UN Convention on the Law of the Sea (UNCLOS)

Chair: Olivia Venus

About this committee:

The Great Pacific Garbage Patch and territorial conflicts between Russia and the United States may seem isolated, but are intricately connected under one doctrine: UNCLOS. The United Nations Convention on the Law of the Sea was convened in 1982 to replace four 1958 Geneva Conventions governing the high seas. Addressing issues spanning from sea territory to deepwater drilling, UNCLOS has protected and delegated marine resources since it went into effect in 1994. However, amendments to the doctrine have been sparse, resulting in a failure to adapt to modern territorial and environmental issues relevant to modern law. A reconvening of UNCLOS, with ability to make amendments, could kickstart solutions to the urgent issues of Arctic Ocean territorial and Exclusive Economic Zones, as well as plastic pollution and environmental protection law. Diving into both scientific and legal details, this committee sets the challenge of amending an outdated doctrine and solving the ocean’s most pressing catastrophes.

background guide coming in November!

Topic A: “close the plastic tap”

TOPIC B:  Arctic Exclusive Economic Zones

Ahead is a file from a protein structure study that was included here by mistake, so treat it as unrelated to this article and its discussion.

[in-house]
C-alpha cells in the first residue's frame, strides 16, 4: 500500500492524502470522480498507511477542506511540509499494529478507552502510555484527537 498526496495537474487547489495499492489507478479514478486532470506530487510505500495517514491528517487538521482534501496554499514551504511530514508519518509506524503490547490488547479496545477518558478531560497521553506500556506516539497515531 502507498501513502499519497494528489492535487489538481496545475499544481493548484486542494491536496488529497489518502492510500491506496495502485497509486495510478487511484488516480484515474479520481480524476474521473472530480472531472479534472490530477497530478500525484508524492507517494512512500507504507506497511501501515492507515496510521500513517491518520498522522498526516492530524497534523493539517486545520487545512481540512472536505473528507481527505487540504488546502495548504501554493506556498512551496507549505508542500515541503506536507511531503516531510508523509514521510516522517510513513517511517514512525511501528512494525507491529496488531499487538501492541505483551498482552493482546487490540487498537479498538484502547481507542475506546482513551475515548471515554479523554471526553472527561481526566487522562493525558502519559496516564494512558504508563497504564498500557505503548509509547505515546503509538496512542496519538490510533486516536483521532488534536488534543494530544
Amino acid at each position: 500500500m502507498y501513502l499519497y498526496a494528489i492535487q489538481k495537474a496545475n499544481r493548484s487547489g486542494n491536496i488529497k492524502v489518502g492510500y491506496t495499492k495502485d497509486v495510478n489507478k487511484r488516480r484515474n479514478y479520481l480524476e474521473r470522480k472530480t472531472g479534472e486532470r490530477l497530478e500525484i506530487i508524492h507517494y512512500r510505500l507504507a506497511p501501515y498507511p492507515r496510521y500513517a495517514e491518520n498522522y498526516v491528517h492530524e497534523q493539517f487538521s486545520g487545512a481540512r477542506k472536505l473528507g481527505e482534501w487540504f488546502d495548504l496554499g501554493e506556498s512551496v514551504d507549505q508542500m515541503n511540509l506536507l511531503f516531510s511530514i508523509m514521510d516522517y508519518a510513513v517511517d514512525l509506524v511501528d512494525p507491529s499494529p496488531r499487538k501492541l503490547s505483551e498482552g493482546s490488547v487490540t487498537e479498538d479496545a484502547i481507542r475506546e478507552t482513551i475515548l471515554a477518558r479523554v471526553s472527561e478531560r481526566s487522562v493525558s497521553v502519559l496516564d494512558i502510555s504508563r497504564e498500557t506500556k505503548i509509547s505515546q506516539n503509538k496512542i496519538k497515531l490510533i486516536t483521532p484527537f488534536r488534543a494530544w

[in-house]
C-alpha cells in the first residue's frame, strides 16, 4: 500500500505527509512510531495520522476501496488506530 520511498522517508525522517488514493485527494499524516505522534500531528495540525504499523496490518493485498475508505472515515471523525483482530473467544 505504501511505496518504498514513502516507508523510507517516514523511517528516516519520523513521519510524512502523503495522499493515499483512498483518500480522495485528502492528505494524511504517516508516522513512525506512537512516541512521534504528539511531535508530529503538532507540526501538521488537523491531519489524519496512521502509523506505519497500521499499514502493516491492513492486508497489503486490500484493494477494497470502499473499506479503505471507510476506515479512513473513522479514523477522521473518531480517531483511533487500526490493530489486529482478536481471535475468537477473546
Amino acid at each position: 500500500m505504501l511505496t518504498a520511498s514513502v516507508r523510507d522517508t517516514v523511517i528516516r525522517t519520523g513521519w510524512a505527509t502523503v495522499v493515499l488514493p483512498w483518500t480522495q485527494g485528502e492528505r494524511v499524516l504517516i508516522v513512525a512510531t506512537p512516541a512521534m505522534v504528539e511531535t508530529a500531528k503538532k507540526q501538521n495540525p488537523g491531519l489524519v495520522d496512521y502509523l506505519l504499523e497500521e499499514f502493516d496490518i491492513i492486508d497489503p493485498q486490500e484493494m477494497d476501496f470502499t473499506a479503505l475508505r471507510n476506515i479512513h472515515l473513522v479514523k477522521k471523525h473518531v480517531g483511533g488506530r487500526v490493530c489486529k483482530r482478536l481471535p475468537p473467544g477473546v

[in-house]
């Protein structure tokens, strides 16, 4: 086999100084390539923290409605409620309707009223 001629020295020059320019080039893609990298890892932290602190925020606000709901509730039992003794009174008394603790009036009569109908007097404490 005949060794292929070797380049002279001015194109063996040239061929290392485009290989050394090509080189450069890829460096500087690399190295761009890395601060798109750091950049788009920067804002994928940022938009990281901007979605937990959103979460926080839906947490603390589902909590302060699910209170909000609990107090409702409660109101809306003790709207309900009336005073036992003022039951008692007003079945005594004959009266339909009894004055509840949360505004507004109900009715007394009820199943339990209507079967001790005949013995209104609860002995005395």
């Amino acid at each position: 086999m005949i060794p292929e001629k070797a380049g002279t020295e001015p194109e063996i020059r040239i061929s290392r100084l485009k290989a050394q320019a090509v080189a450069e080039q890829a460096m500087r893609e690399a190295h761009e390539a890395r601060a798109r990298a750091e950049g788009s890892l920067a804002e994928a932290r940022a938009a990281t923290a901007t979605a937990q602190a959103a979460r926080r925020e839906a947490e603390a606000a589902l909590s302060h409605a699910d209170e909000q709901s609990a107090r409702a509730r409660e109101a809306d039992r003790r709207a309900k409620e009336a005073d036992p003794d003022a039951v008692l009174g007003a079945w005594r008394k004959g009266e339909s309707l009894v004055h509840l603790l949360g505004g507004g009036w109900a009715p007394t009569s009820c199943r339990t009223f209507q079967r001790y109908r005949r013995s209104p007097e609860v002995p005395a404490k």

A LETTER FROM THE CHAIR:

Welcome Delegates!

My name is Olivia Venus and I’m honored to serve as director for this year’s United Nations Convention on the Law of the Sea (UNCLOS). This is my seventh (and final) MUNUM and I’m certain it will be the best! I’m a senior double majoring in political science and the Program in the Environment (PiTE) and pursuing my thesis on marine microplastic management policy in the United States and United Kingdom. Along with my courses, I serve as president of the University of Michigan’s oldest all-female community, the Martha Cook Building. Additionally, I keep bees with the Campus Farm, work part time as a barista, and love all things outdoors.

Prior to the convening of UNCLOS in 1982, the high seas were governed by a combination of three Geneva Conventions, each addressing separate sectors of marine law. With its overall ratification in 1994, UNCLOS presented a global perspective on issues including travel, national domain, and mining. Despite lack of ratification by key powers, including the United States, it has set the baseline for sea management for over 20 years. However, with the emergence of sea ice melting and thousands of tons of plastic floating in our waterways, UNCLOS’ provisions lack modern competency.

Blending legal and scientific approaches, UNCLOS is a unique general assembly with power to amend and create commissions. It’s your job, as delegates of MUNUM XXXIII, to put forth your best solutions in accordance with this law. Familiarity with the UNCLOS doctrine is essential for a productive committee, and I’m excited to see the amendments and resolutions you create! If you have any questions regarding the background guide, committee structure, or otherwise want to introduce yourself, please contact me at olvenus@umich.edu

Go Blue!

Olivia